The She Creature (1956) Bridey Murphy’s Reincarnation meets Beulah the Busty Crusty ‘She Creature’ from Paul Blaisdell’s imagination.

“Hypnotized! Reincarnated as a monster from hell!”


In 1952 the world celebrated the famous Bridey Murphy regression case. It began when one Morey Bernstein hypnotized a Colorado housewife named Ruth Simmons. Under a trance, emerged the personality of Bridey Murphy an 18th Century Irish woman.

from the film The Search For Bridey Murphy

In 1956 Bernstein published his book The Search For Bridey Murphy. Eventually the story made it onto the screen by Paramount Pictures, starring Teresa Wright and Louis Hayward, a film which is on my short list of things to watch.

And if you have a guilty pleasure for musicals as I do, you’ll see the story retold in Vincente Minneli’s On A Clear Day You Can See Forever 1971 starring musical diva Barbara Streisand, Yves Montand and Jack Nicholson. With some of the BEST music by Burton Lane and lyrics by Alan Jay Lerner.

Barbara Streisand as Daisy Gamble in Vincente Minneli’s 1970 On A Clear Day You Can See Forever.

Now in 1956 when A.I.P was churning out goodies like It Conquered The World 1956  for Roger Corman, the idea of past life regression became of some interest to producer Alex Gordon.

The She Creature incorporated the concept of a lovely girl harboring a past soul or souls, but due to the fact that A.I.P. wanted monsters in their pictures, they used the best of both worlds and mixed an unconventional idea that was all the rage at that time, and threw in an ancient busty crusty beastie that rose from the sea, whenever the girl was in a trance.

So you have it, a girl from the 20th century inhabited by a female creature from the primordial edges of time’s beginning. Schlocky fun from Samuel Z. Arkoff, Alex Gordon and one of my favorite directors who can take a b-movie sci-fi/horror picture and bring a bit of grimy noir sensibility to it the great Edward L. Cahn.

Jerry Zigmond’s contribution was coming up with the title THE SHE CREATURE and the screenplay was written by Lou Rusoff. The film stars Chester Morris as Dr Carlo Lombardi, Marla English as his subject Andrea, good ole Tom Conway as Timothy Chappel, Cathy Downes as Dorothy Chappel, Ron Randell as Lt. Ed James, Lance Fuller as Dr. Ted Erickson Frieda Inescort as Mrs Chappel and of course Paul Blaisdell as Beulah!

Chester Morris (Alibi 1929, The Big House 1930, Five Came Back 1939) plays the smarmy Dr. Carlo Lombardi, carnival hypnotist and prognosticator extraordinaire. Morris brings smarmy to a whole new level here, that it even makes Jack Cassidy‘s villains’ seem Christ like. Lombardi travels around rich circles impressing the affluent patrons, with his ability to regress his female hostage, oops I mean patient back in time, probing old memories of their past lives, thereby proving that reincarnation is real.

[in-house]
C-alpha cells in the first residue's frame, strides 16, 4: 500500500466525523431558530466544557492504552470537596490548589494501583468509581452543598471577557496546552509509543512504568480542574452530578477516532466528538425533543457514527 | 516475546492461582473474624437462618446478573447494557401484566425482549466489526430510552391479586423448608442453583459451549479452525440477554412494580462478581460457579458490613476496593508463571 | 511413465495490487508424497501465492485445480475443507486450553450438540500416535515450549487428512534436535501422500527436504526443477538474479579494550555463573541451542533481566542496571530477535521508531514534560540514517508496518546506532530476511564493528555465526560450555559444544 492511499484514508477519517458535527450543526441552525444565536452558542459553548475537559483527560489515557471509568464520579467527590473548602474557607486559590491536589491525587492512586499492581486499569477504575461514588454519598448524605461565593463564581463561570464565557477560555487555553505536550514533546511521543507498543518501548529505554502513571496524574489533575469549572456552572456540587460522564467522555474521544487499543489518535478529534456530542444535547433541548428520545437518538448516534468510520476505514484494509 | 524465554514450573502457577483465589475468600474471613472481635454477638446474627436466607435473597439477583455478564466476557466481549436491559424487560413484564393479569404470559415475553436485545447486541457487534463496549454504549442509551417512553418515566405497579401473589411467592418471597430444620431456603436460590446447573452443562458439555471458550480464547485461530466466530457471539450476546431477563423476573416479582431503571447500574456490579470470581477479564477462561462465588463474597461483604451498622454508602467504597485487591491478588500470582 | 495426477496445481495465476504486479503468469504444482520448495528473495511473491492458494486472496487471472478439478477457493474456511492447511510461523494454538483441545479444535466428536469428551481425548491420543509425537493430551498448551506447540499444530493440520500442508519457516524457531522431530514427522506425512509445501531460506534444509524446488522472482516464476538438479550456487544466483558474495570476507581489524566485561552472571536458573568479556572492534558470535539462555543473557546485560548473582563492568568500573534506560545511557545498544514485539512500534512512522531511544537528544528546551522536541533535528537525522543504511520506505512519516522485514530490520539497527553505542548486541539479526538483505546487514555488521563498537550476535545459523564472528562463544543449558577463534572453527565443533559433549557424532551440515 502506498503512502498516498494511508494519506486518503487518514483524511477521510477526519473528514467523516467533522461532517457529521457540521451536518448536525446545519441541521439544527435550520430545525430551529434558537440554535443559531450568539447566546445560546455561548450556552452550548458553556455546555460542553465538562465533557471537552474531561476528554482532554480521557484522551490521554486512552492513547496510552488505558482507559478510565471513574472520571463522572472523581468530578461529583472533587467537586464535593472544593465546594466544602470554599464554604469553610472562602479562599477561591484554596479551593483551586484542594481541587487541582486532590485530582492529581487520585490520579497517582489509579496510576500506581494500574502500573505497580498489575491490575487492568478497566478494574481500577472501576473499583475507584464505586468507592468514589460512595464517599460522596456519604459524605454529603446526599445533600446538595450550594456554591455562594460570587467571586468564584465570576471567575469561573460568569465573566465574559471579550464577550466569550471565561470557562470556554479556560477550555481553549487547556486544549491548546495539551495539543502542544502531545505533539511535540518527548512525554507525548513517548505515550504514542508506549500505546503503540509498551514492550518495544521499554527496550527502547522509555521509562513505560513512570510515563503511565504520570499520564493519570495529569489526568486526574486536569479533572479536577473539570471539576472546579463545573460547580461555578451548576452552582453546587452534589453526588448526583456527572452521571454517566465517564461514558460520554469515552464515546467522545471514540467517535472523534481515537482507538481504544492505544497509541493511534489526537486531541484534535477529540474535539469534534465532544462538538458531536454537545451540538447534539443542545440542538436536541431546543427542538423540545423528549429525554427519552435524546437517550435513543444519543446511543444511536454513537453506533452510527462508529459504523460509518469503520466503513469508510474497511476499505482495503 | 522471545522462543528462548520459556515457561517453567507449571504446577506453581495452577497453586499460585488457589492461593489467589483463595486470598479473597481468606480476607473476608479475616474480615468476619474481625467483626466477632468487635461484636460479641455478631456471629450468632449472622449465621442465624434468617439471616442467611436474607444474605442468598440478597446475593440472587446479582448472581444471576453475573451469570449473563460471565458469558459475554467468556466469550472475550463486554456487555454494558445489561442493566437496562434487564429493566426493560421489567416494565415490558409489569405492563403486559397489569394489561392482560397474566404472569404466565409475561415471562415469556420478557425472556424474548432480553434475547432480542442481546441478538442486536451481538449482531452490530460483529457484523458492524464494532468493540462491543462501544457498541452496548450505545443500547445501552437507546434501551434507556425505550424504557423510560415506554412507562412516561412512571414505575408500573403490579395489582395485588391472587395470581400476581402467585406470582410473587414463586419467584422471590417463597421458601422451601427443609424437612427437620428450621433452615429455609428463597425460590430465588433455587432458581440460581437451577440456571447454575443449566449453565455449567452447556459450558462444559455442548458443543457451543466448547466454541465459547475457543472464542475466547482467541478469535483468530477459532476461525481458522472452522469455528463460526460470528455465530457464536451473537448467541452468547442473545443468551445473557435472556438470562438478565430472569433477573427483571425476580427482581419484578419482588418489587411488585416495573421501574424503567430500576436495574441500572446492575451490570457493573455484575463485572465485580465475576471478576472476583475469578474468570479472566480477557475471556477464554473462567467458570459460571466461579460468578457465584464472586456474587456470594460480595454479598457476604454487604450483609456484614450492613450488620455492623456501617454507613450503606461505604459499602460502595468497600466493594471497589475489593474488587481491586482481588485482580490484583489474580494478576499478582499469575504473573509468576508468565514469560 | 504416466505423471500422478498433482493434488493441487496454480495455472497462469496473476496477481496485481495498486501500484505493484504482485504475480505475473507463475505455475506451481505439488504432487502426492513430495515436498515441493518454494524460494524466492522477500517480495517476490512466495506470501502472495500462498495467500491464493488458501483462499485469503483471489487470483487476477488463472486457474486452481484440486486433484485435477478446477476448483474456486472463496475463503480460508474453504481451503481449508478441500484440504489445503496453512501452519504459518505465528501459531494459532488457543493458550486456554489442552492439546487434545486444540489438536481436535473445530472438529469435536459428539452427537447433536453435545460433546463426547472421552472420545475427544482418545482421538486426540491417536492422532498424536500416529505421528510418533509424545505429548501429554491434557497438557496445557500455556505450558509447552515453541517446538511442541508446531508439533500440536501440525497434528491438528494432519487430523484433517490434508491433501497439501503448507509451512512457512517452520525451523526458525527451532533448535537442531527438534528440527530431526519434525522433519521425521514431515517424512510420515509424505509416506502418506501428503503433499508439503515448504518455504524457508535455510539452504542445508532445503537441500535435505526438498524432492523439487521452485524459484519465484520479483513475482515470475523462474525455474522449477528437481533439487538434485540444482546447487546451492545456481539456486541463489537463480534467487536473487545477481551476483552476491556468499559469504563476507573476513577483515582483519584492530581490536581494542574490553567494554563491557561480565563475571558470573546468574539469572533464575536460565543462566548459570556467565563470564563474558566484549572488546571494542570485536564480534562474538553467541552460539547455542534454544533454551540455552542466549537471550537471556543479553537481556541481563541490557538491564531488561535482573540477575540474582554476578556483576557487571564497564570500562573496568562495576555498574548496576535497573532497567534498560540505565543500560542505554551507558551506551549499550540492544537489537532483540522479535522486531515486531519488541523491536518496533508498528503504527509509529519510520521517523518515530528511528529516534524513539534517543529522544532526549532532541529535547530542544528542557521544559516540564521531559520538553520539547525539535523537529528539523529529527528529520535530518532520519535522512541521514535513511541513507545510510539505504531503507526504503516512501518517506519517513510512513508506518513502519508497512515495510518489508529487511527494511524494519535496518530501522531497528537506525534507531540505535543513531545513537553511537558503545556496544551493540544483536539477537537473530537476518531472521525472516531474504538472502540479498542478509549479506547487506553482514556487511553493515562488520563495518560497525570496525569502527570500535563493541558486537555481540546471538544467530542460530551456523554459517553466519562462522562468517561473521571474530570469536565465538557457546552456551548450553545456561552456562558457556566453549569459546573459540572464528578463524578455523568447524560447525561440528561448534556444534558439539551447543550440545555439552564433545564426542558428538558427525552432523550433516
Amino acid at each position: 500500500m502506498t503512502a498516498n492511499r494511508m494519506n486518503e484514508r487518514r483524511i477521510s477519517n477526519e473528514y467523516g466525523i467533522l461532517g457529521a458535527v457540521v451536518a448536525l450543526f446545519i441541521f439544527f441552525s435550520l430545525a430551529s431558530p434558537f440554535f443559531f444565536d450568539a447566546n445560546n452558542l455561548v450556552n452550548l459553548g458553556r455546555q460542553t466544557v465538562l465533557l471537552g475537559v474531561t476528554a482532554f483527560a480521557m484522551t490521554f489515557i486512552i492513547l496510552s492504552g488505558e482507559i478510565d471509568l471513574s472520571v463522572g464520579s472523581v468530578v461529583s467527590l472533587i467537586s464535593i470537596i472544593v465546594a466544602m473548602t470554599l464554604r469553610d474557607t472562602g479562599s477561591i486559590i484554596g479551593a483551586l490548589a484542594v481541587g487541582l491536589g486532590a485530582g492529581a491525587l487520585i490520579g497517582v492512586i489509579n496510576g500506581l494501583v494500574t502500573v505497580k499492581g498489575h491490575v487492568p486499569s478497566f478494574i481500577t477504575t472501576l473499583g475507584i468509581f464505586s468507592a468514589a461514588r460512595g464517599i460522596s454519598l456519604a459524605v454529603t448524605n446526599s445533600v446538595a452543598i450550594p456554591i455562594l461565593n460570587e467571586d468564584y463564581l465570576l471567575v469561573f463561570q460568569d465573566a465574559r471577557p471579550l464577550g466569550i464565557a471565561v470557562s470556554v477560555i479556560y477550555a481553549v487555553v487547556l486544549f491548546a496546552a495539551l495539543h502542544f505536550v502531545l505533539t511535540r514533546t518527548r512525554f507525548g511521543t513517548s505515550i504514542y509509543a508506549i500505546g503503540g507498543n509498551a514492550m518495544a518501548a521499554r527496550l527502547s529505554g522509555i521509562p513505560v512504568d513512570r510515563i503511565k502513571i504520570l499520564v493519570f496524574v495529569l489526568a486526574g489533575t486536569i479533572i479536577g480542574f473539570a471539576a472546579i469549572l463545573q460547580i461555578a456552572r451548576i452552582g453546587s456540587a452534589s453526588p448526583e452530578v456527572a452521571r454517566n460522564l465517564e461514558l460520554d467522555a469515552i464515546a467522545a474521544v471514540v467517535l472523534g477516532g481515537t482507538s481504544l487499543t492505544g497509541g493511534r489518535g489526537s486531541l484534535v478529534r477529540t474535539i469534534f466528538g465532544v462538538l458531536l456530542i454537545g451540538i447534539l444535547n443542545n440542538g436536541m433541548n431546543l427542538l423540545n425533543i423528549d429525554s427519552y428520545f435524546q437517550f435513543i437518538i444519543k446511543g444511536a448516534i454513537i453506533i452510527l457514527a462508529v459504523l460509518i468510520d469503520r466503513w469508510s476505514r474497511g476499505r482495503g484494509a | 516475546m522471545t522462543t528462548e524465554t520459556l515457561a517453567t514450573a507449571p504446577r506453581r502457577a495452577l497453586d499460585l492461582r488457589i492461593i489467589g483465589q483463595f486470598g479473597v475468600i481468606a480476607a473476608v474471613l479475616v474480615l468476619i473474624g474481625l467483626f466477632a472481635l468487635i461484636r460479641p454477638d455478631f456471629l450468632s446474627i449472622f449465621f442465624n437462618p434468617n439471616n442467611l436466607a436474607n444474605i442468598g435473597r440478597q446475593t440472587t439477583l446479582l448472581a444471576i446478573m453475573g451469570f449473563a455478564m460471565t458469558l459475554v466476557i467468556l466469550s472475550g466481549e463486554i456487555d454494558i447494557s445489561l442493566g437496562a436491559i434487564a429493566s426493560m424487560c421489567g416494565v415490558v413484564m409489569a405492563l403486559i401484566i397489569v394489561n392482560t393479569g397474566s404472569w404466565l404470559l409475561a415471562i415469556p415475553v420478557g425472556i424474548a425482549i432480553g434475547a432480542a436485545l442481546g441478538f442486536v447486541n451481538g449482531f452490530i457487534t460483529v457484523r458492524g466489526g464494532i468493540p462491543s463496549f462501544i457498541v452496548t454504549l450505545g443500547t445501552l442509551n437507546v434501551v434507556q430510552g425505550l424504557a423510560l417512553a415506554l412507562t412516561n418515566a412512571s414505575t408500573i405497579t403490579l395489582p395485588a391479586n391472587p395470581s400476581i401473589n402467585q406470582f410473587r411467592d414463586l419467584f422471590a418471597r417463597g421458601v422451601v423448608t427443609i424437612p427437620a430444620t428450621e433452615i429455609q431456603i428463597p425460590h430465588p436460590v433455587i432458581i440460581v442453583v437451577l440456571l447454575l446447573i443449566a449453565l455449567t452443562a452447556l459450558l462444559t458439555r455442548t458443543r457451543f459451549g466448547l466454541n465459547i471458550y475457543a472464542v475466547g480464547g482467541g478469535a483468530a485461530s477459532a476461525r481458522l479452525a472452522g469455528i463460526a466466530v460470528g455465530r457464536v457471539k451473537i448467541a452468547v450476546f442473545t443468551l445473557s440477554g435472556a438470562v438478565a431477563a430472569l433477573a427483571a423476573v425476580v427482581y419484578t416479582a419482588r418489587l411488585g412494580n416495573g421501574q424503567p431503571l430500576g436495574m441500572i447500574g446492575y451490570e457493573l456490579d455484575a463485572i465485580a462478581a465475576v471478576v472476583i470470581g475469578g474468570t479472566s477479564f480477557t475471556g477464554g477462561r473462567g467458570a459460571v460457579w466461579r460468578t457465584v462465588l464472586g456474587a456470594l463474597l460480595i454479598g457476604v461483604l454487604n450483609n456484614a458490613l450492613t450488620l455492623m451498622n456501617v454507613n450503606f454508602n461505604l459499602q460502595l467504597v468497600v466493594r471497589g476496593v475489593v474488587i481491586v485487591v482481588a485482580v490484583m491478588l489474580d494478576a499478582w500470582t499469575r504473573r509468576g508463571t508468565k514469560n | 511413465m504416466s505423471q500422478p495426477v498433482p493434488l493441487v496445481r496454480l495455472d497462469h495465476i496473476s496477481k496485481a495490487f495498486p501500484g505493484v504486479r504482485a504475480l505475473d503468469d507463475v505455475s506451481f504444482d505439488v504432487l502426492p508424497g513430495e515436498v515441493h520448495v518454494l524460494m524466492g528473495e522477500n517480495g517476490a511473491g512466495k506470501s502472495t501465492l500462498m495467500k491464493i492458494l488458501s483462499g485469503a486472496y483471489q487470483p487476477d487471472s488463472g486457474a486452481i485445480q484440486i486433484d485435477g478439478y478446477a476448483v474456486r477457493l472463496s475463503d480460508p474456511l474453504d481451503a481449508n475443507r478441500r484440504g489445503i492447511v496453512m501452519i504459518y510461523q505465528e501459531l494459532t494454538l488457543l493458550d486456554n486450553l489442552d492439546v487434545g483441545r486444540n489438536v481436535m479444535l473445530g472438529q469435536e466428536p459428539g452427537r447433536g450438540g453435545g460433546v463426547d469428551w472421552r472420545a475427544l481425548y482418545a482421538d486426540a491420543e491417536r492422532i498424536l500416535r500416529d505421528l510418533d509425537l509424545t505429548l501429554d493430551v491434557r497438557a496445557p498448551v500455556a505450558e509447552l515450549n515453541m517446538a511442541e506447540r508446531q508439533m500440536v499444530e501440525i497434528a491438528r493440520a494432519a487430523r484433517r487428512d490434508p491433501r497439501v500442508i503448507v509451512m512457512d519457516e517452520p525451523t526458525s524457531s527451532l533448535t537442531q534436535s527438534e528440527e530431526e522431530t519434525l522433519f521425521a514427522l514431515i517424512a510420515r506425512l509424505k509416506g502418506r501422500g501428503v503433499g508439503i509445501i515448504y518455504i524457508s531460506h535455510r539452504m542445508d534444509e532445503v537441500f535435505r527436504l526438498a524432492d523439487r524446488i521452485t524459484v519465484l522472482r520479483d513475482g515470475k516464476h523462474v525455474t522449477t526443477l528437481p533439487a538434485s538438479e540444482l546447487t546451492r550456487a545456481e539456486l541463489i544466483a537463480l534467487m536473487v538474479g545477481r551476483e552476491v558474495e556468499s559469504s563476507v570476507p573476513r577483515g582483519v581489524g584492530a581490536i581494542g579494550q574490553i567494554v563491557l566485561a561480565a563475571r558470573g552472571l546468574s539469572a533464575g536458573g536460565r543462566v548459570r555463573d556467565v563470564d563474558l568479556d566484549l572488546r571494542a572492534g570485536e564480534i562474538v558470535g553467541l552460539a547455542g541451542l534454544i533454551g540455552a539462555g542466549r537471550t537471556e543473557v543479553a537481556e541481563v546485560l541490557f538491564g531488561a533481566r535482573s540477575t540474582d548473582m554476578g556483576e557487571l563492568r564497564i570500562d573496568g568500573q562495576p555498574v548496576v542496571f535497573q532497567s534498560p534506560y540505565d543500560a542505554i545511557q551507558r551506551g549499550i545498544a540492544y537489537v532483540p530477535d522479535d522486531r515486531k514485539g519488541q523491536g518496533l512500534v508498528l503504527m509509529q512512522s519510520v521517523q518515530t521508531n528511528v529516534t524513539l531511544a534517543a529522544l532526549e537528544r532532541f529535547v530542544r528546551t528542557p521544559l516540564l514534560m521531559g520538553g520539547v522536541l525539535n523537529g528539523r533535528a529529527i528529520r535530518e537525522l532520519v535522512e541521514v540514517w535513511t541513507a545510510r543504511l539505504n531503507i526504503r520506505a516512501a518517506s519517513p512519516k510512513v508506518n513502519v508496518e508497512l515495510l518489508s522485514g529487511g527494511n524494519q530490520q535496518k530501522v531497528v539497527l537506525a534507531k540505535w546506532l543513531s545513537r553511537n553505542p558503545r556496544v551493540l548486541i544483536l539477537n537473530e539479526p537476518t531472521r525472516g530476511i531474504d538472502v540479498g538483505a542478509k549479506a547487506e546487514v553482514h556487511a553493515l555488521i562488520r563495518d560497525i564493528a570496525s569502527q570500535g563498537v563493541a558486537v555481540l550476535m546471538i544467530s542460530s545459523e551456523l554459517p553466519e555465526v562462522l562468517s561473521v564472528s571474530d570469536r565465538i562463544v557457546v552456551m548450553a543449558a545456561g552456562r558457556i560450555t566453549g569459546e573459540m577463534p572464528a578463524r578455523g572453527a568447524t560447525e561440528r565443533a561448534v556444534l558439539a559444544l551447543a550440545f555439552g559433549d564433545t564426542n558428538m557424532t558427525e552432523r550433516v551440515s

Another nifty trick is the claim that he can summon forth the incorporeal spirit or soul from the past and manifest it into a physical form.

It starts out on the desolate beach at night where the mustachioed mad hypnotist Lombardi is standing in silhouette , then walking along the shore, dressed in black like a villain from a silent movie, about to tie a maiden to the train tracks. He’s staring out at the sea, a distant shape is forming in and out of the breaking tides.

Dr. Carlos Lombardi communing with the ancient she creature that is waiting out in the misty turbulent ocean.

“Now on This very night I have called into the unknown depths of time itself. She is here. And with her coming, the world will never be as it was. Neither man nor animal will be the same. This, I, Dr. Carlo Lombardi have brought into being!”

Suddenly the camera focuses on a monstrous invisible foot print in the sand. The moment is broken when King the loyal dog of Dorothy Chappel, starts barking and breaks Lombardi’s concentration. Dorothy’s father Timothy Chappel a promoter, is hosting a party this particular weekend at their fancy beach house. Invited to the party is Dorothy’s boyfriend Dr. Ted Erickson who is a notable expert on the subject of psychic research. He’s not comfortable mingling with the idle rich, he’s basically just a ‘farm boy’ and just doesn’t fit in with Dorothy’s father’s crowd.

Mrs.Chappel believes in the powers of the supernatural She tries to convince her husband that Lomardi’s prediction that something terrible is going to happen along this part of the coast tonight, they’ll be ‘a visitation from the occult world’ and tells him seriously that he must meet him. Tim Chappel laughs at his wife, and remarks, that “Some women keeps pets, or grow roses for kicks, my wife supports quack occultists.”

Mrs.Chappel tells her husband that he puts this girl in a deep trance and sends her back over 300 years. When she was a girl in England. ” I tell you it’s uncanny!” Mrs.Chappel is vehement!

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